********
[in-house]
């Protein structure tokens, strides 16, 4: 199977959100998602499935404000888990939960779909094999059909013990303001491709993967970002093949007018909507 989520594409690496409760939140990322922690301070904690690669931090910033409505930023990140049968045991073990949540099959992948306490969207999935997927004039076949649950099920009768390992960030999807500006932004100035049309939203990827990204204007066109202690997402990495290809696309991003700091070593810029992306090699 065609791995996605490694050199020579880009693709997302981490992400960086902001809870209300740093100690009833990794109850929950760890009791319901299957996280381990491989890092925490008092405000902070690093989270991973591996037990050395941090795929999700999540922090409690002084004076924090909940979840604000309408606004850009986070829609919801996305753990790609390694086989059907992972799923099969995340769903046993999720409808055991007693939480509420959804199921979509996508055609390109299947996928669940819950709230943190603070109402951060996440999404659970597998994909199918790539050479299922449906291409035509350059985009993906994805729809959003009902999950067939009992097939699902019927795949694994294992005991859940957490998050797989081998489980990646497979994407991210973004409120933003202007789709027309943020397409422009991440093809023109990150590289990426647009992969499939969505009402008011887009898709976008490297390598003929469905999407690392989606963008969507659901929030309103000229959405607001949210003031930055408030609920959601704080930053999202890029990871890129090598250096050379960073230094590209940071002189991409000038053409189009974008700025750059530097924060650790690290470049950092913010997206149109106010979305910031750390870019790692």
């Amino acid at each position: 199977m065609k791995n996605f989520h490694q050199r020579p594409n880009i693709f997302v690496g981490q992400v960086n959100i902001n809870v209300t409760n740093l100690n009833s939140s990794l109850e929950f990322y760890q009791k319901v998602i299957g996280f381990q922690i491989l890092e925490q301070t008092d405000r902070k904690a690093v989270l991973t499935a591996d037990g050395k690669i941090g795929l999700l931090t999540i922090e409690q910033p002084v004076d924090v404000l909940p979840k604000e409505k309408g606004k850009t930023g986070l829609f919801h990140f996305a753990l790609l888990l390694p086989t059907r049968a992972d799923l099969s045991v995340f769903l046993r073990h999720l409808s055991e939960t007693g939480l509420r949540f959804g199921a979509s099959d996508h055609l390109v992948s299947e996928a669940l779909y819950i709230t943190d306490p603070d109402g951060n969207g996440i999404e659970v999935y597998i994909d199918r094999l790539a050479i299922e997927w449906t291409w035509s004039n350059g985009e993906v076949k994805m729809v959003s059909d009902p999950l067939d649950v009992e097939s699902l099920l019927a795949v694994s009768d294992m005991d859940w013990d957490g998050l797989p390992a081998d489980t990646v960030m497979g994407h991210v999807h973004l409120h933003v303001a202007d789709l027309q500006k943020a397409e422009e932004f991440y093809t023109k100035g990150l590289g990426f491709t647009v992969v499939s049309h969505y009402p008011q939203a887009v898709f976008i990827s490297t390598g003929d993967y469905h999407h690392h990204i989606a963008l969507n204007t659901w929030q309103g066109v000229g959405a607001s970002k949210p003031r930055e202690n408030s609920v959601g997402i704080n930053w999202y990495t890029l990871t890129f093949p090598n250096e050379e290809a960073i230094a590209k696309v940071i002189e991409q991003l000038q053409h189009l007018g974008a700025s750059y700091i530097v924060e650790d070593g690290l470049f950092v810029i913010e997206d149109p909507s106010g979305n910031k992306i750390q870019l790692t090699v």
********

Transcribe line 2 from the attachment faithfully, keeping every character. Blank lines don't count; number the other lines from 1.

């Protein structure tokens, strides 16, 4: 199977959100998602499935404000888990939960779909094999059909013990303001491709993967970002093949007018909507 989520594409690496409760939140990322922690301070904690690669931090910033409505930023990140049968045991073990949540099959992948306490969207999935997927004039076949649950099920009768390992960030999807500006932004100035049309939203990827990204204007066109202690997402990495290809696309991003700091070593810029992306090699 065609791995996605490694050199020579880009693709997302981490992400960086902001809870209300740093100690009833990794109850929950760890009791319901299957996280381990491989890092925490008092405000902070690093989270991973591996037990050395941090795929999700999540922090409690002084004076924090909940979840604000309408606004850009986070829609919801996305753990790609390694086989059907992972799923099969995340769903046993999720409808055991007693939480509420959804199921979509996508055609390109299947996928669940819950709230943190603070109402951060996440999404659970597998994909199918790539050479299922449906291409035509350059985009993906994805729809959003009902999950067939009992097939699902019927795949694994294992005991859940957490998050797989081998489980990646497979994407991210973004409120933003202007789709027309943020397409422009991440093809023109990150590289990426647009992969499939969505009402008011887009898709976008490297390598003929469905999407690392989606963008969507659901929030309103000229959405607001949210003031930055408030609920959601704080930053999202890029990871890129090598250096050379960073230094590209940071002189991409000038053409189009974008700025750059530097924060650790690290470049950092913010997206149109106010979305910031750390870019790692």